|Publication number||US20030023612 A1|
|Application number||US 10/167,533|
|Publication date||Jan 30, 2003|
|Filing date||Jun 12, 2002|
|Priority date||Jun 12, 2001|
|Also published as||US7580912|
|Publication number||10167533, 167533, US 2003/0023612 A1, US 2003/023612 A1, US 20030023612 A1, US 20030023612A1, US 2003023612 A1, US 2003023612A1, US-A1-20030023612, US-A1-2003023612, US2003/0023612A1, US2003/023612A1, US20030023612 A1, US20030023612A1, US2003023612 A1, US2003023612A1|
|Inventors||Ingrid Carlbom, Yves Jean, Agata Opalach, Gopal Pingali|
|Original Assignee||Carlbom Ingrid Birgitta, Jean Yves D., Agata Opalach, Pingali Gopal S.|
|Export Citation||BiBTeX, EndNote, RefMan|
|Patent Citations (5), Referenced by (20), Classifications (12), Legal Events (6)|
|External Links: USPTO, USPTO Assignment, Espacenet|
 This application claims priority to U.S. provisional patent applications identified as serial No. 60/299,355 filed on Jun. 19, 2001 and entitled “Performance Data Mining Based on Real Time Analysis of Sensor Data;” serial No. 60/299,335 filed on Jun. 19, 2001 and entitled “Instantly Indexed Databases for Multimedia Content Analysis and Retrieval;” and serial No. 60/297,539 filed on Jun. 12, 2001 and entitled “Method and Apparatus for Retrieving Multimedia Data Through Spatio-Temporal Activity Maps,” the disclosures of which are incorporated by reference herein.
 This application relates to U.S. patent applications identified as attorney docket no. Carlbom 9-6-2-9 entitled “Instantly Indexed Databases for Multimedia Content Analysis and Retrieval;” and attorney docket no. Carlbom 8-1-8 entitled “Method and Apparatus for Retrieving Multimedia Data Through Spatio-Temporal Activity Maps,” filed concurrently herewith and the disclosures of which are incorporated by reference herein.
 The present invention relates to data mining techniques and, more particularly, to techniques for providing performance data mining based on analysis of sensor data, including real time analysis.
 It is important in many security, surveillance, sports and other applications to be able to detect patterns of activities from an event associated with the application such that someone observing the patterns can draw useful insight about the activities and about those individuals participating in the activities. To date, this has typically only been possible via manual review and analysis of live or recorded video that captures the event activity.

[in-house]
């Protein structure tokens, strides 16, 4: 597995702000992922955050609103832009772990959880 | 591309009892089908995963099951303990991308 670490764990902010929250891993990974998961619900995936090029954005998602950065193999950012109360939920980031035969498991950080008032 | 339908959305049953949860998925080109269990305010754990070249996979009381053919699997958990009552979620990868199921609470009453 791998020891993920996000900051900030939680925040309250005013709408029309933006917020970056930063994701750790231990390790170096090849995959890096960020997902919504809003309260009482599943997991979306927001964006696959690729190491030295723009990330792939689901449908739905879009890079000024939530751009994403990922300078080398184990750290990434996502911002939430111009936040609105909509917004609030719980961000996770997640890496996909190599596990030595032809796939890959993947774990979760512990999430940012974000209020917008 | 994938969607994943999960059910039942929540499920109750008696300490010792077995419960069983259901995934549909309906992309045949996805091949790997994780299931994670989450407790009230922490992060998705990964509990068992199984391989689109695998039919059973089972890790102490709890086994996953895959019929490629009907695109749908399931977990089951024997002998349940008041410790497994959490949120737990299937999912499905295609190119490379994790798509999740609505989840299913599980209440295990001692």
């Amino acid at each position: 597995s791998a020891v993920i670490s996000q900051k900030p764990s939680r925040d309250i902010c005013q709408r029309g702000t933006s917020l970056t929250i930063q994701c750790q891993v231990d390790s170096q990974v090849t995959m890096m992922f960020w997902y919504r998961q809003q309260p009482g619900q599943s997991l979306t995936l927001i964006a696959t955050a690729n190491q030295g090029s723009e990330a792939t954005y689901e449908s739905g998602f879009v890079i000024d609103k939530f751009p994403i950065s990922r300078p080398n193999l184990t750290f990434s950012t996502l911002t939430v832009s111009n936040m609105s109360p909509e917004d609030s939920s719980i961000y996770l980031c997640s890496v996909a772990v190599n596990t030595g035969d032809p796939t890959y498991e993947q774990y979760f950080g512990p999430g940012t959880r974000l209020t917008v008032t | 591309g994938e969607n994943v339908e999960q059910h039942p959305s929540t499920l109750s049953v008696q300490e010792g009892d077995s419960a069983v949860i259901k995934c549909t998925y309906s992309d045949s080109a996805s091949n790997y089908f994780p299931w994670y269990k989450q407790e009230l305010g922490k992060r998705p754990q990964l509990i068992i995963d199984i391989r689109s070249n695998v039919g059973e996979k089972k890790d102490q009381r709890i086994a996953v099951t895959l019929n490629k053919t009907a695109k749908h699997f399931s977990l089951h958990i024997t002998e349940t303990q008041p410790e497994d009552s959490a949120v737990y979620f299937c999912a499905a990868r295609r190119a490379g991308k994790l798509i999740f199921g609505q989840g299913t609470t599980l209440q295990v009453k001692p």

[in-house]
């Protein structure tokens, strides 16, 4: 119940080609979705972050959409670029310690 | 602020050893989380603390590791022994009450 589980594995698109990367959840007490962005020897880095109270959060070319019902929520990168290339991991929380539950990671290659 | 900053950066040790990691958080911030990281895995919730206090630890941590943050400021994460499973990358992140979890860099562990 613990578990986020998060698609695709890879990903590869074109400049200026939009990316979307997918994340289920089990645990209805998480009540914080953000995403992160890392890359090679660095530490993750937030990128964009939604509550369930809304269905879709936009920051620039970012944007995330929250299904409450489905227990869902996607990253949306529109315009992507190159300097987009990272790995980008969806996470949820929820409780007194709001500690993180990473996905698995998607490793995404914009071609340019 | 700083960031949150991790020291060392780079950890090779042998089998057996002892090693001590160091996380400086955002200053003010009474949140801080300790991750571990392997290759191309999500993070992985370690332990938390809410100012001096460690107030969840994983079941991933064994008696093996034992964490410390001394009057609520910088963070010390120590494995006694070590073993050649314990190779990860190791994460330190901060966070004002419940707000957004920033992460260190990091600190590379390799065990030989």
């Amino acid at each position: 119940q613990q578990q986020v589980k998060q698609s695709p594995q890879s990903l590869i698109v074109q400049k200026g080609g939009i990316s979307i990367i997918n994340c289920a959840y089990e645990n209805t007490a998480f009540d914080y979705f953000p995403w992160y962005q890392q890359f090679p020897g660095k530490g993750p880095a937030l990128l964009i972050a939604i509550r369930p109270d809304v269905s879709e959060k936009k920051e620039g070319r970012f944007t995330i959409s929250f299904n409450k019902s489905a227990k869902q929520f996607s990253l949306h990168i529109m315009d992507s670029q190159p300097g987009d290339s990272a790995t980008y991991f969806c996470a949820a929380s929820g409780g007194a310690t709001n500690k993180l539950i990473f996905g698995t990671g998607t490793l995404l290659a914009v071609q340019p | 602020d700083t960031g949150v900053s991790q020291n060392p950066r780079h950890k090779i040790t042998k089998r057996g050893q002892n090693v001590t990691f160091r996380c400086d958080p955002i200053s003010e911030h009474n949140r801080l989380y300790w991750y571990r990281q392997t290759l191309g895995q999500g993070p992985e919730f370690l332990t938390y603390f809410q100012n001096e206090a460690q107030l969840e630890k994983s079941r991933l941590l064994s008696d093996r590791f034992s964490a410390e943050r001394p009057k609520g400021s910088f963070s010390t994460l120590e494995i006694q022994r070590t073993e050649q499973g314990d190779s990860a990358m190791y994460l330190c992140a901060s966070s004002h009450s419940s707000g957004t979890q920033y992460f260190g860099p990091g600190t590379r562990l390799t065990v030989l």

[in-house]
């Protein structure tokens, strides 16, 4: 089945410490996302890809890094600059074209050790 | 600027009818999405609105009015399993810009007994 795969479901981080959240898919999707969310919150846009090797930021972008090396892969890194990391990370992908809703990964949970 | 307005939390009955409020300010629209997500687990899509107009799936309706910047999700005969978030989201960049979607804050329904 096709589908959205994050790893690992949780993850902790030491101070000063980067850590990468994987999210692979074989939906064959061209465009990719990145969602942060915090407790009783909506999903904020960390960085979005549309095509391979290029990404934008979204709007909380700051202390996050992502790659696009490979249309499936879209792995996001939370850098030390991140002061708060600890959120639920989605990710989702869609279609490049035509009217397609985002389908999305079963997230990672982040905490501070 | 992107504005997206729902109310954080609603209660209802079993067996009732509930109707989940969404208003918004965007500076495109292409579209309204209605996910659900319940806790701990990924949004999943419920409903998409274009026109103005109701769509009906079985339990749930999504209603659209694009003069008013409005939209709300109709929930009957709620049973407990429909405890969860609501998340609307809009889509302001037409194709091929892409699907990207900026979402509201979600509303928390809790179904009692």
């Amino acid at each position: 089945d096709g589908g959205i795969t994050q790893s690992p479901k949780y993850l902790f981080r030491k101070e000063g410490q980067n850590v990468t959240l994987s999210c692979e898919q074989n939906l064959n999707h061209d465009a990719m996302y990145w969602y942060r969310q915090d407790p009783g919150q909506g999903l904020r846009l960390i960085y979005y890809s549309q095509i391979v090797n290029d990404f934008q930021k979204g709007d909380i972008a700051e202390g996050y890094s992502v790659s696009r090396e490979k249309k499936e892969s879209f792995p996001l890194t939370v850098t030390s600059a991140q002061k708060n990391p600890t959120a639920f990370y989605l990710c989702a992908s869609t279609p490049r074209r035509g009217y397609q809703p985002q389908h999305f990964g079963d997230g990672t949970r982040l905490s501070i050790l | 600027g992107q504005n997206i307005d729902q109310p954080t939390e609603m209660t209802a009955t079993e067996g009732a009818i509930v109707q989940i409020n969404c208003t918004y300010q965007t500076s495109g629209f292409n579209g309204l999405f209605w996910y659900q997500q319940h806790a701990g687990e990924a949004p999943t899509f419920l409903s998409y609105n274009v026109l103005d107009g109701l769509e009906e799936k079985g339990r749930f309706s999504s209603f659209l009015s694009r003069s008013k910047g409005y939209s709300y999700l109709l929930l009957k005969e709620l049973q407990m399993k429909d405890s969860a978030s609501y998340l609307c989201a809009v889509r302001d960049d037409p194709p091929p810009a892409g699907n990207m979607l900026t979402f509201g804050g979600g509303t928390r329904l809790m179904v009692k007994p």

While not the only application in which this need is important, sporting events provide a good illustration of such a need. It is known that sporting events are the most popular form of remote live entertainment in the world, attracting millions of viewers on television, personal computers, and a variety of other devices. Sports have an established and sophisticated broadcast production process involving producers, directors, commentators, analysts, and a sizeable crew of video and audio technicians using numerous cameras and microphones.
 In recent years, computer-generated visualizations have been increasingly used in sports production to further enhance the viewer experience. Interactive visualization is becoming even more important with the ongoing convergence of television and Internet broadcasting. These trends have led to a significant amount of work on sports analysis, visualization, and interactive video browsing.
 Most of the existing work related to sports visualization falls into two categories, which attempt to significantly enhance the experience of the event: (1) overlay of virtual objects over video using augmented reality techniques (examples of these include the virtual first-down line in football or the virtual offside line in soccer); and (2) generation of virtual renderings of action.
 However, the emphasis of these existing visualization techniques has primarily been on re-synthesizing the sport, and not on deeper analysis of the sport. As mentioned above, the sports viewer, commentator, analyst, player, or coach is often trying to obtain further insight into performance, style, and ultimately strategy. In the context of a security or surveillance application, an observer gains insight by attempting to detect security problems/situations by viewing individuals, objects and activities associated with the live or recorded video feed that he/she is observing. Unfortunately, such ability to gain insight into aspects of an event is not possible with existing techniques and systems.
 Thus, there exists a need for techniques that overcome the above mentioned drawbacks by providing automated performance data mining associated with a domain-specific event based on real time analysis of sensor data captured in accordance with the domain-specific event.
 The present invention provides techniques for automated performance data mining associated with a domain-specific event based on analysis of sensor data captured in accordance with the domain-specific event. Preferably, such analysis is performed in real time.
 The performance data mining techniques of the invention may combine sensor analysis data with other data sources stored in a database to discover interesting patterns and/or rules associated with the event. Advantageously, the techniques utilize real time sensor analysis to dynamically derive mining results in real time during an event. These results may be used to retrieve and/or visualize multimedia data associated with the event. In addition to patterns and/or rules, automated advice (recommendations) and predictions may also be generated in accordance with these data mining techniques. The mined results may relate to a measure of performance, style and/or strategy associated with an aspect of the domain-specific event, e.g., a player in tennis match. Further, new results associated with the domain-specific event may be determined based on user interaction with one or more visual representations of the domain-specific event.
 These and other objects, features and advantages of the present invention will become apparent from the following detailed description of illustrative embodiments thereof, which is to be read in connection with the accompanying drawings.